- Planned Parenthood health centers are located in the communities where access to care is most needed. More than half of Planned Parenthood's health centers across the U.S. are in rural and underserved communities with limited access to health care. Seventy-five percent of Planned Parenthood patients have incomes at or below 150 percent of the federal poverty level (FPL).
- The idea that other providers could absorb Planned Parenthood’s patients has been resoundingly dismissed by experts. In fact, the executive director of the American Public Health Association called the idea “ludicrous."
- Planned Parenthood health centers are also considerably more likely to offer Title X patients a broader range of contraceptive methods than other providers. In a study of Community Health Centers (CHCs), 69 percent reported referring their patients to family planning providers, like Planned Parenthood health centers, for family planning care.
Public health experts agree
- Following the closure of Planned Parenthood health centers in Texas, Mike Austin, chief executive of Midland Community Healthcare Services (MCHS) says: “I hate to say it, but I think an awful lot of women just opted to go without care.” He goes on, “We are seeing a subsequent rise in STDs and a subsequent rise in unplanned pregnancies. And I’m sitting here going, ‘See? I told you so. This is what happens.’”
- “Over the last 100 years, Planned Parenthood has played a critical role in advancing public health in this country," said Georges C. Benjamin, MD, executive director of the American Public Health Association. "For a century, their leadership and dedication to increasing access to the full range of reproductive health services has not wavered. Planned Parenthood is an integral part of our nation’s health system."
- For many women in America, Planned Parenthood is the only place where they are able to get needed quality care." – Mark S. DeFrancesco, MD, MBA, FACOG, immediate past president of the American Congress of Obstetricians and Gynecologists
- "Put simply, it takes the entire spectrum of providers, including Planned Parenthood, to meet the needs of the growing population of low-income people without access to reproductive and other basic health care services. We work in conjunction with Planned Parenthood for family-planning and HIV services. We do referrals back and forth, so that people can receive services in the setting that they're most comfortable.” – Randall Ellis, senior director of government relations for Houston, TX FQHC Legacy Community Health Services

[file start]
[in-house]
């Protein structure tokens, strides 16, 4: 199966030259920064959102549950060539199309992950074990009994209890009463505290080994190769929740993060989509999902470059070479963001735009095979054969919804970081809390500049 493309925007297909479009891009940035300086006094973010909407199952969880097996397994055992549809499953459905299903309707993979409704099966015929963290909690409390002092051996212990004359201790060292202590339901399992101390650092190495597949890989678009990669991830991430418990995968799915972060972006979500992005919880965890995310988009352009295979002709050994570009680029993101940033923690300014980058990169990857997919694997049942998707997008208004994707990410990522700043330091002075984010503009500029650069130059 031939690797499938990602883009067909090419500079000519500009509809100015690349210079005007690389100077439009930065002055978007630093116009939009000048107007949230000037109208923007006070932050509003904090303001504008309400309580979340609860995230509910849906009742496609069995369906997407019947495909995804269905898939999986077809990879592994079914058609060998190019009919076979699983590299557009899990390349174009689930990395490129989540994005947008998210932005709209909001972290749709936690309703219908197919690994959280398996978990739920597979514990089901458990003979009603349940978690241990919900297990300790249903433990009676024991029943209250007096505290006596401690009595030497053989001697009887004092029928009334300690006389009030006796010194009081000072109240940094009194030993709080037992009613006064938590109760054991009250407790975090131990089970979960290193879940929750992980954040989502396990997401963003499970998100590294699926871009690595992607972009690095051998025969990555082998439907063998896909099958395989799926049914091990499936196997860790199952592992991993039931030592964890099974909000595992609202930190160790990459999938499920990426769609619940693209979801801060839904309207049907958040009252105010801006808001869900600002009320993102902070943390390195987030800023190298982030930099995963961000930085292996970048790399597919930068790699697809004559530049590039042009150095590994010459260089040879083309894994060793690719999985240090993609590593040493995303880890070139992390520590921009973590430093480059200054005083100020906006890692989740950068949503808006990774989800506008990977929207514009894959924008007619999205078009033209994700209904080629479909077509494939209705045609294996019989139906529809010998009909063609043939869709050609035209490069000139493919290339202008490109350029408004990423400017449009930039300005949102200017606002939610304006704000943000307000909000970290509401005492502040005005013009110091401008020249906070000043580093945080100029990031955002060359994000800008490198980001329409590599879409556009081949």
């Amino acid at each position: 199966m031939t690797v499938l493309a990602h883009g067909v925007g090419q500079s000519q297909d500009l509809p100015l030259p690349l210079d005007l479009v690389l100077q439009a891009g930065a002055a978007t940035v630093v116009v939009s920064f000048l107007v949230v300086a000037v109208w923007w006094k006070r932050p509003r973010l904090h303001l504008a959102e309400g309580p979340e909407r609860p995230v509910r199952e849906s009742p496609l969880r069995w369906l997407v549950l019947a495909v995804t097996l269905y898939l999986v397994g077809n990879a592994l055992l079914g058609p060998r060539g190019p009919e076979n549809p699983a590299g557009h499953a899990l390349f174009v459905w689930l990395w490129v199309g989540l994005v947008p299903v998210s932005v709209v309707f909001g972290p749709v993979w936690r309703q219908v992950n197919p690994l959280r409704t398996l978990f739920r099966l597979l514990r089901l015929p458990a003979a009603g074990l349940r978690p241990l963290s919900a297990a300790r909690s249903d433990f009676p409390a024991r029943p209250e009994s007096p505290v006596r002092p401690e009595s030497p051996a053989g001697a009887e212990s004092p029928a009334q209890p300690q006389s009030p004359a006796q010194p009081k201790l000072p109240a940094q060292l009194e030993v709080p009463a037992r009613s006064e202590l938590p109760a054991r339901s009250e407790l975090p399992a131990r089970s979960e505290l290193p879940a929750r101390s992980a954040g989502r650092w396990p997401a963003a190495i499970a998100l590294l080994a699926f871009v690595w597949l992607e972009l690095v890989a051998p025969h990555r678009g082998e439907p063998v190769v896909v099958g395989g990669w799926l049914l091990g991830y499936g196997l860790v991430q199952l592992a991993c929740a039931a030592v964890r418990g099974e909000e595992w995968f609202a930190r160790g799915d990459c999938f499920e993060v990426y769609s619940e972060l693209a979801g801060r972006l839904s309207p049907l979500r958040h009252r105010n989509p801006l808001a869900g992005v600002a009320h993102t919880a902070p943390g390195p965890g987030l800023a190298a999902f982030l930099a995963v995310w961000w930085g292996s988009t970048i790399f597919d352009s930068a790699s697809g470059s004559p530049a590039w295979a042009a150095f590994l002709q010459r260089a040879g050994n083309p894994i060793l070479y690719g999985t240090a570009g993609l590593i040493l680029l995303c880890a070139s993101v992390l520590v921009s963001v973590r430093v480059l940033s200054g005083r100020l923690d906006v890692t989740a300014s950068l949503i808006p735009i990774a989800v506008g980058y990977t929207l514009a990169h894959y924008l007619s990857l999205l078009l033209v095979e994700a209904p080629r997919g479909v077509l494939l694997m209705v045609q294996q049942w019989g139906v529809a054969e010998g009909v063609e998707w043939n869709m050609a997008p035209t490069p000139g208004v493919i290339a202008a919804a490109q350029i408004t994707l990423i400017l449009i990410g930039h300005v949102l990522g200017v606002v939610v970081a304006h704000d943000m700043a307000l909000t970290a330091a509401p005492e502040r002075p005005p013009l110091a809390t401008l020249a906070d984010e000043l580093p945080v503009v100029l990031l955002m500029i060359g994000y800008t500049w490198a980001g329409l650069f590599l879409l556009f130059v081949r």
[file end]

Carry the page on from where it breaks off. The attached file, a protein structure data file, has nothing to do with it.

- “The assertion that community health centers could step into a breach of this magnitude is simply wrong and displays a fundamental misunderstanding of how the health care system works.” - Sara Rosenbaum, J.D., Founding Chair of the Department of Health Policy at George Washington University Milken Institute School of Public Health
- “You can’t just cut Planned Parenthood off one day and expect everyone across the city to absorb the patients.” – saidStephanie Taylor, Louisiana State Office of Public Health
Blocking reproductive health has devastating consequences
- AfterKansas defunded Planned Parenthood and other reproductive health care providers, the number of people accessing birth control, cancer screenings, STI tests, well-woman exams, and other care through the Title X program fell by more than 14,000.
- A recent study in theNew England Journal of Medicine showed that blocking patients from going to Planned Parenthood in Texas was associated with a 35% decline in women in publicly funded programs using the most effective methods of birth control and a dramatic 27% increase in births among women who had previously accessed injectable contraception through those programs.
- Blocking patients from care at health centers has a disproportionate impact on communities of color, who already face systemic barriers in accessing quality health care. For example, in Texas, researchers found that more than half of women reported at least one barrier to reproductive health care. Spanish-speaking women from Mexico were more likely to report three or more barriers.
Planned Parenthood is the nation’s leading provider and advocate of high-quality, affordable health care for women, men, and young people, as well as the nation’s largest provider of sex education. With over 650 health centers across the country, Planned Parenthood organizations serve all patients with care and compassion, with respect and without judgment. Through health centers, programs in schools and communities, and online resources, Planned Parenthood is a trusted source of reliable health information that allows people to make informed health decisions. We do all this because we care passionately about helping people lead healthier lives.
Planned Parenthood Federation of America media office: 212-261-4433
February 15, 2017